Then wait to see the cashier's face when she scans the can and finds out the price is $530 billion.

I told him this would not work at my supermarket. Prices are marked up so high that $530 billion for a can of beans sounds about right.

In Britain, in summer, I went to one of those new do-it-yourself supermarkets where customers themselves use the barcode scanner to zap their purchases. I zapped my hairy left forearm and the machine could not give me a price, but it seemed to think my arm was made by Kellogg's.

I had a sudden urge to take the scanning gun to the zoo to zap the zebras and tigers, which must surely cost a fortune. Zoos are on my mind after a reader sent me a news report about one in China which is struggling with an infestation of dancing grannies.

Since time immemorial, old folk in China have gathered to do elegant tai chi movements to the sound of birdsong. But these days, scary, intimidating gangs of older women do line dances to boomboxes playing music so bad elevators would hang their heads in shame. I once got up early in Shanghai and found a mixed group of octogenarians doing the lambada in the dark outside my hotel. It was one of the most disturbing things I'd ever seen.

The report said that dancing grannies banned from residential areas in Nanjing city have colonized Hongshan Zoo - and are traumatizing the giant pandas and giraffes. Considering how terrifying normal zoo-goers are in China, that's got to be bad.

Why are these elderly ladies exercising so militantly? I think they're planning a global takeover. This would be good. If grannies ran the world, wars would be replaced by chicken soup contests.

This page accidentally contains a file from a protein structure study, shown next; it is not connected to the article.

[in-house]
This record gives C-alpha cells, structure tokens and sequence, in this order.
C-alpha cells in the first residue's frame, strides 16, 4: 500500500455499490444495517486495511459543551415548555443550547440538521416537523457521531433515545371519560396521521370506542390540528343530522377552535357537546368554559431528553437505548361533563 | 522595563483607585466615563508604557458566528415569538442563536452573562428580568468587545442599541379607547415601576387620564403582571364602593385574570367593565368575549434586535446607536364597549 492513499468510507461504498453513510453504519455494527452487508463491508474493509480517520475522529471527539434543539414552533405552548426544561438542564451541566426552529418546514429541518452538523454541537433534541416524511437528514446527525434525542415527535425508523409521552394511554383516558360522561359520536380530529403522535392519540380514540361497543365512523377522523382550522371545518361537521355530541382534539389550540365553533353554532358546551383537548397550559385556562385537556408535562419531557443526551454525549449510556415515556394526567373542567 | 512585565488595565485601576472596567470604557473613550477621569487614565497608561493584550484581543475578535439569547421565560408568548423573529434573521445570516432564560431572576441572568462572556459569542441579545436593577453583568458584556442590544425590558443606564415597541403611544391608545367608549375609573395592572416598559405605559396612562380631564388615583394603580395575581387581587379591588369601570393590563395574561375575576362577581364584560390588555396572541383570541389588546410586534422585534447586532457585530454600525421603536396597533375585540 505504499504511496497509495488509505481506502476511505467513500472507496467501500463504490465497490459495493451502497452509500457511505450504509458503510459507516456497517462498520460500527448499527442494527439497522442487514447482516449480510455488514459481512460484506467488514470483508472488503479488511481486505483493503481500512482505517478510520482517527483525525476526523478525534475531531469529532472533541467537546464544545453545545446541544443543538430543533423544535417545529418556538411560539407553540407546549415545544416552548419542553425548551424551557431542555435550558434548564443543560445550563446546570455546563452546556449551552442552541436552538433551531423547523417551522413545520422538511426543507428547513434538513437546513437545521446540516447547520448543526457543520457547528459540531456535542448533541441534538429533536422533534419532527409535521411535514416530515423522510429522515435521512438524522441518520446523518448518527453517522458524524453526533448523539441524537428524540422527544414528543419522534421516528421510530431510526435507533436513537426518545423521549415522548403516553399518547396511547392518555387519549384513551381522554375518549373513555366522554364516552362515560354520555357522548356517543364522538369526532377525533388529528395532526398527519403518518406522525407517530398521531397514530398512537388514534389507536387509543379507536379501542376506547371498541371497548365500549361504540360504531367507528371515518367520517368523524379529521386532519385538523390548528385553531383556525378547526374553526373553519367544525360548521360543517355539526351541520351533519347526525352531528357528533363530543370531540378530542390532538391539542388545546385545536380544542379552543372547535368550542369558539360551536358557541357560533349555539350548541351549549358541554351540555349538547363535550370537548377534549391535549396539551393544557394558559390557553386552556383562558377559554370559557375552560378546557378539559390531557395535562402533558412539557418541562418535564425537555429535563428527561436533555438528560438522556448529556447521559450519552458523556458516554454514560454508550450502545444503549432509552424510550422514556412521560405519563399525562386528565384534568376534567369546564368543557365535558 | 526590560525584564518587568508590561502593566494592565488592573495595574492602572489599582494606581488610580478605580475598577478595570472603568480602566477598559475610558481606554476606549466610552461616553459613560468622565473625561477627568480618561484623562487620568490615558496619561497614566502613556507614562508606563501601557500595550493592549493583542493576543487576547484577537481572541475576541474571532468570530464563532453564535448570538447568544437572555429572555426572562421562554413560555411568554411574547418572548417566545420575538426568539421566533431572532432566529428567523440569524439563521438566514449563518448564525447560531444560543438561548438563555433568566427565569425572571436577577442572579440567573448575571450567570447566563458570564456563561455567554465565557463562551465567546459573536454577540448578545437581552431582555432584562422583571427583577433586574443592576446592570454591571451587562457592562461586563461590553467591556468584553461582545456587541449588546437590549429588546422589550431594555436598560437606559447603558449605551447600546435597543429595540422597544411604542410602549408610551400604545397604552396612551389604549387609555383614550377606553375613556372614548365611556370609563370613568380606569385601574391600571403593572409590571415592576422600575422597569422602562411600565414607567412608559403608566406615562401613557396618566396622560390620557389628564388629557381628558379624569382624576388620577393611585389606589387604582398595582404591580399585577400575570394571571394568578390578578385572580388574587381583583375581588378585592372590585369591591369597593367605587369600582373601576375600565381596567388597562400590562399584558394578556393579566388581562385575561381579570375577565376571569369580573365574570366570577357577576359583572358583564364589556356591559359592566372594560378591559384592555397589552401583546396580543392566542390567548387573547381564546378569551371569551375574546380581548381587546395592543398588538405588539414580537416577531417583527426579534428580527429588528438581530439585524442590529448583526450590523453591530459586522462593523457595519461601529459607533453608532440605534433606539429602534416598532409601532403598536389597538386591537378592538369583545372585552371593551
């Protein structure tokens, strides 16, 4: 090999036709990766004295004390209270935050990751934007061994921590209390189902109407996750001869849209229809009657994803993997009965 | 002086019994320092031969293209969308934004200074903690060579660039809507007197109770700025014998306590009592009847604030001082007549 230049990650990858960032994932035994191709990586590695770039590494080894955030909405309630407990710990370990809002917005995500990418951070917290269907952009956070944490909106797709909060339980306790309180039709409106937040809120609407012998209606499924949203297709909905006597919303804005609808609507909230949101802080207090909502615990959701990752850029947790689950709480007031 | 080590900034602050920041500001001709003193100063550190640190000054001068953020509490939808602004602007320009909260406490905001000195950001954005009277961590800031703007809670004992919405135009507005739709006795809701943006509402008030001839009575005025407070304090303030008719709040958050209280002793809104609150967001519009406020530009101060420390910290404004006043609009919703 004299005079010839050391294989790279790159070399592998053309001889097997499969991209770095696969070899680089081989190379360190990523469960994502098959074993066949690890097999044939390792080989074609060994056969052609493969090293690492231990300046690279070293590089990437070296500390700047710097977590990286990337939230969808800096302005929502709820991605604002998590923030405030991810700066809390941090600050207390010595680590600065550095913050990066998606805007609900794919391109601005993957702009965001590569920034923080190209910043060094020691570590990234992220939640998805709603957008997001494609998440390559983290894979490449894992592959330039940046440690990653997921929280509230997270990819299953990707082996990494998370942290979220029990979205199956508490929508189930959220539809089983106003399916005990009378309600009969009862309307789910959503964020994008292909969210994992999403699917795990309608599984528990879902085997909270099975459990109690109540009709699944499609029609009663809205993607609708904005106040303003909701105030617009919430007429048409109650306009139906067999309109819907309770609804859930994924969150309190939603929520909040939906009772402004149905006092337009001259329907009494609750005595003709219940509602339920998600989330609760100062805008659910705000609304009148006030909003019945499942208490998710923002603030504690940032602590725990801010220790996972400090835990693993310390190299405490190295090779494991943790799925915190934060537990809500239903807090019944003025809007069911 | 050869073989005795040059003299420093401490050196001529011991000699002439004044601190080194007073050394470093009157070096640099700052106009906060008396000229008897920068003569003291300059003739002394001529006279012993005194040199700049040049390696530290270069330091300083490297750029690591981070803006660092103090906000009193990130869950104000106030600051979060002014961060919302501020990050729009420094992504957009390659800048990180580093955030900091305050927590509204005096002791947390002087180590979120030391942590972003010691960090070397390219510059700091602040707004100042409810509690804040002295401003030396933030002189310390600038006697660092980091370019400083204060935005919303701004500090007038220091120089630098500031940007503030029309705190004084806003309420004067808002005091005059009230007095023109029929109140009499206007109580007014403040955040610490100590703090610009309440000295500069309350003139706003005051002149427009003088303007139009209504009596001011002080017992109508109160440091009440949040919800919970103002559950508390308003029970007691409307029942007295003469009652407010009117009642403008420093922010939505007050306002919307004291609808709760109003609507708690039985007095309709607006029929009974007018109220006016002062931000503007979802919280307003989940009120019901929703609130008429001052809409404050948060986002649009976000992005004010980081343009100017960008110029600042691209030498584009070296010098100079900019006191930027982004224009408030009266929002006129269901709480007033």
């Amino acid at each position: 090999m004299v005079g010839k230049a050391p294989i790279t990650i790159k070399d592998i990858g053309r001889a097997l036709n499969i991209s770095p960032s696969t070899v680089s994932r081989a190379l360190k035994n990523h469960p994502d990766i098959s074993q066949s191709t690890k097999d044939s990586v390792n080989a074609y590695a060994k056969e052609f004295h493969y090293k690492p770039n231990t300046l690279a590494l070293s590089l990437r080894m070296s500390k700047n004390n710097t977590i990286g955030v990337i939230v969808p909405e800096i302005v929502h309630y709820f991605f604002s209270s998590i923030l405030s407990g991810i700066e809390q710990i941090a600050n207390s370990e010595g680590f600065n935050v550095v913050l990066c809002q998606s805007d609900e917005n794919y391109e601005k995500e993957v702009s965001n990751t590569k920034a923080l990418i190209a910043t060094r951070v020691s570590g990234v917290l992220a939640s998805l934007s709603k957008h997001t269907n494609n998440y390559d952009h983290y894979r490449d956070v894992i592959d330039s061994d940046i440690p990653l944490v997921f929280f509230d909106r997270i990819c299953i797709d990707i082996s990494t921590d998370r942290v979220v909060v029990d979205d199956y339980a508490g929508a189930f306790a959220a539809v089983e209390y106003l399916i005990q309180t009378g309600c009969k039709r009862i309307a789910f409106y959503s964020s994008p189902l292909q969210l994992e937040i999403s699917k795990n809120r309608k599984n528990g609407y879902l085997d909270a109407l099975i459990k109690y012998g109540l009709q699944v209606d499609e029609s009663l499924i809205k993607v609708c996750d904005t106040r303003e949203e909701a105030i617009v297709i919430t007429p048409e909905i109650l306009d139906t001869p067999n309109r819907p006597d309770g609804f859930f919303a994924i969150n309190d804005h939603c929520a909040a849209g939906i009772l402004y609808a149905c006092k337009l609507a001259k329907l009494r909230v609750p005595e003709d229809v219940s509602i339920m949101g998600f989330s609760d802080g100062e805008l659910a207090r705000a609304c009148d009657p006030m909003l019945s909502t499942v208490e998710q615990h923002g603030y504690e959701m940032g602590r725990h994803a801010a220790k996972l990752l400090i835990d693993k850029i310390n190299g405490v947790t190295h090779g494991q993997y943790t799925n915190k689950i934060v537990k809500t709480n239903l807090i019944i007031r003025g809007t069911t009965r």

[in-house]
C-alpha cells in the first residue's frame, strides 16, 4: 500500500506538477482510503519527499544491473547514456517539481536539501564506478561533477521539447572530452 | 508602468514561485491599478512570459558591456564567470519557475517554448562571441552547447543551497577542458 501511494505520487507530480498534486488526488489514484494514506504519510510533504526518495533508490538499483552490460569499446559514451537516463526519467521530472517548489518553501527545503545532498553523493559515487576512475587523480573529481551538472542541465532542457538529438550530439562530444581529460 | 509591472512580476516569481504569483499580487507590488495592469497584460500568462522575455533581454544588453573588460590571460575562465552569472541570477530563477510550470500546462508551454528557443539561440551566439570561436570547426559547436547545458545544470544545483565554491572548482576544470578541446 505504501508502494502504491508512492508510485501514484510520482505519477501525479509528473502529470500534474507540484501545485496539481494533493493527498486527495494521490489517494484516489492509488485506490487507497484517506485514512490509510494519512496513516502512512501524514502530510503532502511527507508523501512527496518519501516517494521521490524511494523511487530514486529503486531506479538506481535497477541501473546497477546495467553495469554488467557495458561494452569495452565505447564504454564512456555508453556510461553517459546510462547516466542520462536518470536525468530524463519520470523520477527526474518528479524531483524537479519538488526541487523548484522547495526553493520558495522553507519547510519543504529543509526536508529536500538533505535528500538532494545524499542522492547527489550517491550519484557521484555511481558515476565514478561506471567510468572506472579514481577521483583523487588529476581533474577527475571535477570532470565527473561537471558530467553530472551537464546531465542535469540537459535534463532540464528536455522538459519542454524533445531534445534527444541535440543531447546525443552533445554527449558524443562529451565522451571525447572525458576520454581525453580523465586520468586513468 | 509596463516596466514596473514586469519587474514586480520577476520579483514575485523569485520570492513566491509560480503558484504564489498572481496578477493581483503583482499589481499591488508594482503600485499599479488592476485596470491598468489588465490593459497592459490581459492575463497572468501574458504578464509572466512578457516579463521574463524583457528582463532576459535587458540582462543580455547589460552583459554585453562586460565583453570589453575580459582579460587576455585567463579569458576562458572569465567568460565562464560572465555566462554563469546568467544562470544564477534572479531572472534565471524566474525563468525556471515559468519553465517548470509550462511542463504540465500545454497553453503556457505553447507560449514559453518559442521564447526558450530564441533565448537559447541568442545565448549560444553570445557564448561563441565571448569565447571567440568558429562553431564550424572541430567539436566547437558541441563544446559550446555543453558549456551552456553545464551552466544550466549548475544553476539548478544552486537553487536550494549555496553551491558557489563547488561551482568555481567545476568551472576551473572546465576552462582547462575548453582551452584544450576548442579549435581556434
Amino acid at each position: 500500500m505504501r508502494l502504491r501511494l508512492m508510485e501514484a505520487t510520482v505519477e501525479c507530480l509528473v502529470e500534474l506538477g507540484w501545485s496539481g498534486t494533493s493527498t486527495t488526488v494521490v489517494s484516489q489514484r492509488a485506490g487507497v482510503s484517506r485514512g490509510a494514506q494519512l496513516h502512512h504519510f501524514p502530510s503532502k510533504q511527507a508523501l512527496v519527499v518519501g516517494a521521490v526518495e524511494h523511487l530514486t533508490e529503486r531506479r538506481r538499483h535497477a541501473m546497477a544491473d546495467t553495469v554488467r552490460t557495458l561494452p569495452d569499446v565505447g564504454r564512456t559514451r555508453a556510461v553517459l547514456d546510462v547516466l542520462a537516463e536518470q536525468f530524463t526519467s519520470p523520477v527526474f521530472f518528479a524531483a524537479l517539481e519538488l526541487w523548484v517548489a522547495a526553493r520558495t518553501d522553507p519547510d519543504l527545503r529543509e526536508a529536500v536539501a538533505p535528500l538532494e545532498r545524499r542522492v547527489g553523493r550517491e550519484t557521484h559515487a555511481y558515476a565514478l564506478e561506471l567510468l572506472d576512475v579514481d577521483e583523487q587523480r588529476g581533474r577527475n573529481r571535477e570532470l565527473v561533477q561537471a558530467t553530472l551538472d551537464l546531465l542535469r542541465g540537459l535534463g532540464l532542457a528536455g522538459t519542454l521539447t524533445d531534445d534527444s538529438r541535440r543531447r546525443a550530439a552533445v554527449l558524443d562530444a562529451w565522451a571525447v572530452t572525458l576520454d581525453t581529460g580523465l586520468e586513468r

There'd be no traffic accidents since everyone would have to drive at 20 km an hour with their left indicator on. And there would be no disorderly conduct on the streets, since we'd all be too embarrassed to step out of our homes in our shapeless, hand-knitted jumpers.

But mostly, the world would be filled with love, because everyone loves grannies, with the exception of officials at Hongshan Zoo, who told police: "Visitors are complaining, because when the dancers start up, the animals go back inside their cages and refuse to come out.

"Random thought: if you can read zebras with a barcode scanner, can you read leopards with a QR (spotty barcode) reader? I would check for you, but unfortunately it's hard to "borrow" a scanning gun from a scan-it-yourself supermarket because there are security sensors everywhere. This could be problematic for people like me who scan their own body parts for fun. "But sir, I did not pay for these hairy legs because I brought them into the supermarket myself, honest. Even if the machine does say they are made by Kellogg's."

Nury Vittachi is an Asia-based frequent traveller.